The Bank of England has voted to keep the official rate of interest in the UK at 0.5% for a third month.
In April, the central bank’s Monetary Policy Committee (MPC) ended six months of rate cuts, leaving the base rate an all-time low of just half a percentage point.
It then froze the base rate in May, and has now decided to stick with this policy for a further month.
The move is good news for mortgage borrowers with interest rates that track the Bank of England base rate, as it means they will not see their monthly repayments increase in June.
However, experts say that complacency about low rates could be dangerous. "The fact is, half a percentage point is far from the norm - it is likely to increase to 5% or 6% over the long term but could rise beyond this if the rate of inflation increases sharply down the line," says David Hollingworth, spokesman for London & Country mortgage broker.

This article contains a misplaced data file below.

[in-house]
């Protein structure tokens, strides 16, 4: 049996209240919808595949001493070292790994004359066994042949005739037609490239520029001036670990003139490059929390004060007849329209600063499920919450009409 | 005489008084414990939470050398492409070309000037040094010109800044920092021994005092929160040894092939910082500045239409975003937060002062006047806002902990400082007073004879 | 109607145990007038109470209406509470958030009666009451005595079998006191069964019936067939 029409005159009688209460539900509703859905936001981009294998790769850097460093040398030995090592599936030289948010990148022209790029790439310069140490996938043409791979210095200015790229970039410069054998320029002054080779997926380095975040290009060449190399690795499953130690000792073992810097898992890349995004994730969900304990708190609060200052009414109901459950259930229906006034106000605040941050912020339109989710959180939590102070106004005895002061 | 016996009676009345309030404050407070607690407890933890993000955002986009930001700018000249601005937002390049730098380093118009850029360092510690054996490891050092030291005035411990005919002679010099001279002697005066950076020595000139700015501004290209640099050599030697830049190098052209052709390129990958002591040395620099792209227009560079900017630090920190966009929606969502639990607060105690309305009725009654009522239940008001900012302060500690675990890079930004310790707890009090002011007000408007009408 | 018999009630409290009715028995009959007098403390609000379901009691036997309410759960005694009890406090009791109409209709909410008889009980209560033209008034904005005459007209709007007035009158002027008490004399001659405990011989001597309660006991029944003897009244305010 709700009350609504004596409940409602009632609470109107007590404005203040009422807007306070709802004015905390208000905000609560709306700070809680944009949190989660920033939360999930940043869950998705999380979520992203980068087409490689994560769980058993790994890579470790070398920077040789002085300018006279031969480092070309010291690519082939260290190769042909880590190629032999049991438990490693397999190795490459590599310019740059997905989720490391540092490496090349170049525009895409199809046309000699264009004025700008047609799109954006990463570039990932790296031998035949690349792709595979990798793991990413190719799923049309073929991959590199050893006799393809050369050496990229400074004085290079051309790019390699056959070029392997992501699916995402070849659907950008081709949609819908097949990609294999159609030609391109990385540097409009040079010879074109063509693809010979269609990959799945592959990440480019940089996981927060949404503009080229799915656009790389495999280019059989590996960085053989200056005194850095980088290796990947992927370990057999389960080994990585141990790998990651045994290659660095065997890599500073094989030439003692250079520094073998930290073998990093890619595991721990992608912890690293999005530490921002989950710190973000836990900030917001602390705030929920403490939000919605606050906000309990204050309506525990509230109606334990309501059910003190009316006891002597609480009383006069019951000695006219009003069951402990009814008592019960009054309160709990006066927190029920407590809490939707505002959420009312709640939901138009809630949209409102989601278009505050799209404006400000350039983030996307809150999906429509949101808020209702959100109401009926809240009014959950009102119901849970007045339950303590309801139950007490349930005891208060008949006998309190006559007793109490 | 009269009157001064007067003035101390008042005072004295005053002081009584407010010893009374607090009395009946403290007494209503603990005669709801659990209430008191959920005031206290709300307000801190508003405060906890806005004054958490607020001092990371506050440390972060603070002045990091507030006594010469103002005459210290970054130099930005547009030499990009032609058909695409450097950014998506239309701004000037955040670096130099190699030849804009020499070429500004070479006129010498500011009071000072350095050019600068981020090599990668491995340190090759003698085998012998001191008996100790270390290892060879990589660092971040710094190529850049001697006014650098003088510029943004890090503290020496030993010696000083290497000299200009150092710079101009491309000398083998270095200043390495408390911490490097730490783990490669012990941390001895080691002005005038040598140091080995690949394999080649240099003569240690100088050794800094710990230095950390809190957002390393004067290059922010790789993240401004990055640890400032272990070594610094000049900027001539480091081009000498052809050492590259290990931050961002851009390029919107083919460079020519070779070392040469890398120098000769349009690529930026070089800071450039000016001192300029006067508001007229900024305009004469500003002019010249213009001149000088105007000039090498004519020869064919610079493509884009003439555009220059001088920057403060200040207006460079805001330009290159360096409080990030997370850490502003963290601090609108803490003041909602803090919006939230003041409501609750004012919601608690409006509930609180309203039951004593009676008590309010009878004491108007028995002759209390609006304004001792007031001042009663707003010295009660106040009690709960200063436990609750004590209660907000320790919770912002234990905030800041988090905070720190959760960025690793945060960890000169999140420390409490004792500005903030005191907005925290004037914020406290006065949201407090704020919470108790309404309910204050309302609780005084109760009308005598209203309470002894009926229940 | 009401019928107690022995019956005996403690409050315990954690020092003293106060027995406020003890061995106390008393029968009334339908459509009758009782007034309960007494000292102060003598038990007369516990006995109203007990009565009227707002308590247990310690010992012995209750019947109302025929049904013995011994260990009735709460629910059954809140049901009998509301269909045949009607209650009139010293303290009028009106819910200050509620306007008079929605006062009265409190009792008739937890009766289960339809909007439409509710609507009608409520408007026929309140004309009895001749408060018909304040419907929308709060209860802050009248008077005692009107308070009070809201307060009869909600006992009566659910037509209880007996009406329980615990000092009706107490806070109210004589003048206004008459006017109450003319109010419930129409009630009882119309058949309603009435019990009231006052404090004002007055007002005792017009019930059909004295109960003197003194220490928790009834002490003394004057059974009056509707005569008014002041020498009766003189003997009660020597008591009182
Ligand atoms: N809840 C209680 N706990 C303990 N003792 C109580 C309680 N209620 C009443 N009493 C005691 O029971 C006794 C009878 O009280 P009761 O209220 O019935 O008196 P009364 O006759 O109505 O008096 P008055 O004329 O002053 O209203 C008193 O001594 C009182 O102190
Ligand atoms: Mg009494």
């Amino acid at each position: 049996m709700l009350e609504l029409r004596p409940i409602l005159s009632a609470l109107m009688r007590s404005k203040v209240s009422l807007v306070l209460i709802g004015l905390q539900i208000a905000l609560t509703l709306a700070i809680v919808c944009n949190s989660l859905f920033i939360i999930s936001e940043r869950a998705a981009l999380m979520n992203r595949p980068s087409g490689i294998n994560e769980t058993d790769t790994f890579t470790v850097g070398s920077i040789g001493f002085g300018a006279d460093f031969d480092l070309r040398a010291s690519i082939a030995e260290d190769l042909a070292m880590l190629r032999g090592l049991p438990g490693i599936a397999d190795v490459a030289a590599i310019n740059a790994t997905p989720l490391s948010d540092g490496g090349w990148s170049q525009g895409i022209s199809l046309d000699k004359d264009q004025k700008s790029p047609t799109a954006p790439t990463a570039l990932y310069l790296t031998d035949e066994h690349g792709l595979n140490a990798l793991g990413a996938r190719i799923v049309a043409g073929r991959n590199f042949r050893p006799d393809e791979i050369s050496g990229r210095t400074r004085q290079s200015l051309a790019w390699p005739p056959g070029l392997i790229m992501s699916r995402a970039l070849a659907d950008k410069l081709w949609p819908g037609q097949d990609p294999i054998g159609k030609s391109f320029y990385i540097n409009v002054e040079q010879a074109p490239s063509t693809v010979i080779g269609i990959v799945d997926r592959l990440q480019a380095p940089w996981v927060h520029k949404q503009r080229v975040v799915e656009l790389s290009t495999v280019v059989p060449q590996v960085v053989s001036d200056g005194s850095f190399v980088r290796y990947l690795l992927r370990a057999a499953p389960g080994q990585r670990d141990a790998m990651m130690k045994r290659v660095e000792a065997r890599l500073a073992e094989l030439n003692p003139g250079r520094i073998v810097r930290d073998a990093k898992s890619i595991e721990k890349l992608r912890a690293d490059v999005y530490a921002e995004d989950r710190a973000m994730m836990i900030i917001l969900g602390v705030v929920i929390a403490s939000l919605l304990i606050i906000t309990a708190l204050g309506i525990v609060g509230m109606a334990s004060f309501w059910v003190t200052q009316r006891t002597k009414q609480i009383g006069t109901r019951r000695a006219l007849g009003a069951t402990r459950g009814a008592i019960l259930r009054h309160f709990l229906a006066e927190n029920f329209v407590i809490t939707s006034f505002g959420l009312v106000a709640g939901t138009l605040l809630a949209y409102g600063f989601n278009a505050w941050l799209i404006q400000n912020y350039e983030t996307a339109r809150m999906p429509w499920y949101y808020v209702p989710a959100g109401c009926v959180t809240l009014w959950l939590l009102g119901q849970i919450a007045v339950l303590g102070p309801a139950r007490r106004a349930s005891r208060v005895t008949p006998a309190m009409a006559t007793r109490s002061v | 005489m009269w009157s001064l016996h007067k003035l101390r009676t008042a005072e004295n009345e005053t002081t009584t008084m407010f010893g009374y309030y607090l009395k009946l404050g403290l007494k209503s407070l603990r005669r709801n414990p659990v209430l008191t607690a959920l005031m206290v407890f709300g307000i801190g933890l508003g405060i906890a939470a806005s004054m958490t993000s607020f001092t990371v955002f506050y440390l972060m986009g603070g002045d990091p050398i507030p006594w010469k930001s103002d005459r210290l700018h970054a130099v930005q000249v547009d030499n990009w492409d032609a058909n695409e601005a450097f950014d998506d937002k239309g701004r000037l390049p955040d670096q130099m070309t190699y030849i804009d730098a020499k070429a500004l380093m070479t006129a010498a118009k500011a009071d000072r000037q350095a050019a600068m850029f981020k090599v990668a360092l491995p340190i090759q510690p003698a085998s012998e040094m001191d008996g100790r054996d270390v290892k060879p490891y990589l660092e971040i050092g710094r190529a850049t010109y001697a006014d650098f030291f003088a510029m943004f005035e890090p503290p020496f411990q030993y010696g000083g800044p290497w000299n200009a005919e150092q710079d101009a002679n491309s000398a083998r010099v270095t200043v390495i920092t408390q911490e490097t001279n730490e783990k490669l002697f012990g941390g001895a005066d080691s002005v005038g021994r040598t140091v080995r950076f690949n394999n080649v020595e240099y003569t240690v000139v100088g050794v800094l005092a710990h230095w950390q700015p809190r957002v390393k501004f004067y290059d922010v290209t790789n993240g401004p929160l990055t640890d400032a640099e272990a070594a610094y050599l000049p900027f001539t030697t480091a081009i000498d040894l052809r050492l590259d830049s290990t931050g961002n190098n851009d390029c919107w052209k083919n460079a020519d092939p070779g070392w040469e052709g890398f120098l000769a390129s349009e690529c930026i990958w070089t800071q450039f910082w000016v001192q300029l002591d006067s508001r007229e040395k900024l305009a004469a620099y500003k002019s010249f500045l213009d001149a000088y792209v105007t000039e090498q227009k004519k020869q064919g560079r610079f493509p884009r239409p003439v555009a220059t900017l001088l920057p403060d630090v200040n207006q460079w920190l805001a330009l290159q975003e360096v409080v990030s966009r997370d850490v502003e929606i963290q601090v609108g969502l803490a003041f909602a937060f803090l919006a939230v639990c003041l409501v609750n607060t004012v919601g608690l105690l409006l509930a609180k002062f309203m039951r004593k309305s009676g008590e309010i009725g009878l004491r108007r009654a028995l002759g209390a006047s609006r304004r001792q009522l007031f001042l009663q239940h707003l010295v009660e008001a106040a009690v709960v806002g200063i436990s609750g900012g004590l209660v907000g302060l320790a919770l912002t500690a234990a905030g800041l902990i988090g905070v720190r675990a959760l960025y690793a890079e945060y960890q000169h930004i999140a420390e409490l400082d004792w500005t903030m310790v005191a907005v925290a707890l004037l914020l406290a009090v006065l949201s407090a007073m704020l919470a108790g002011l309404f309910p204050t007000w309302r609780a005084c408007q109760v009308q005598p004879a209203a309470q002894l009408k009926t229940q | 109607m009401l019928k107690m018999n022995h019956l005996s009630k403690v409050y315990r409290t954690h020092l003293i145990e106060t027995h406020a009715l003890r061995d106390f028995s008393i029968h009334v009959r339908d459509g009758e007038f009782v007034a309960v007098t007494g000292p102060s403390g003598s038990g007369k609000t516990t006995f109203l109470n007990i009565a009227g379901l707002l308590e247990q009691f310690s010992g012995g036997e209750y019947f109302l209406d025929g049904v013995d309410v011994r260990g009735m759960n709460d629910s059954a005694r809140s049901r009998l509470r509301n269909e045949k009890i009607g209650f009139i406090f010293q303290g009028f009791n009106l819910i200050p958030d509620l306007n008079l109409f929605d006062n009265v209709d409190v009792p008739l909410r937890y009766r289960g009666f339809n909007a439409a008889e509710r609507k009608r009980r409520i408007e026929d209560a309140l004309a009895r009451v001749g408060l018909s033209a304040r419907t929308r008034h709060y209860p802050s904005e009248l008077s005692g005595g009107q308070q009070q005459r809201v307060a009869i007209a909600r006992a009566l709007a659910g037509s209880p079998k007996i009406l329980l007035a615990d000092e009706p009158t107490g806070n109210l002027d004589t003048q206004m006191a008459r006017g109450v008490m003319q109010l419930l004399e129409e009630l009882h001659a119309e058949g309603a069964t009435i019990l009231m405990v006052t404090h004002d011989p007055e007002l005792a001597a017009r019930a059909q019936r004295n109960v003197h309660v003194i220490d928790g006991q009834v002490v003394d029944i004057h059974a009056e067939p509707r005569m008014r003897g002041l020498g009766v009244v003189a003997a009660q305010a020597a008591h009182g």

"Anyone who has seen their monthly repayments fall since October should seriously consider overpaying on their mortgage to try and pay off some of their debt."
The historically-low base rate is, however, less positive for savers. Banks and building societies have passed on the cuts, with headline rates on fixed, instant access and cash ISA accounts falling dramatically since October.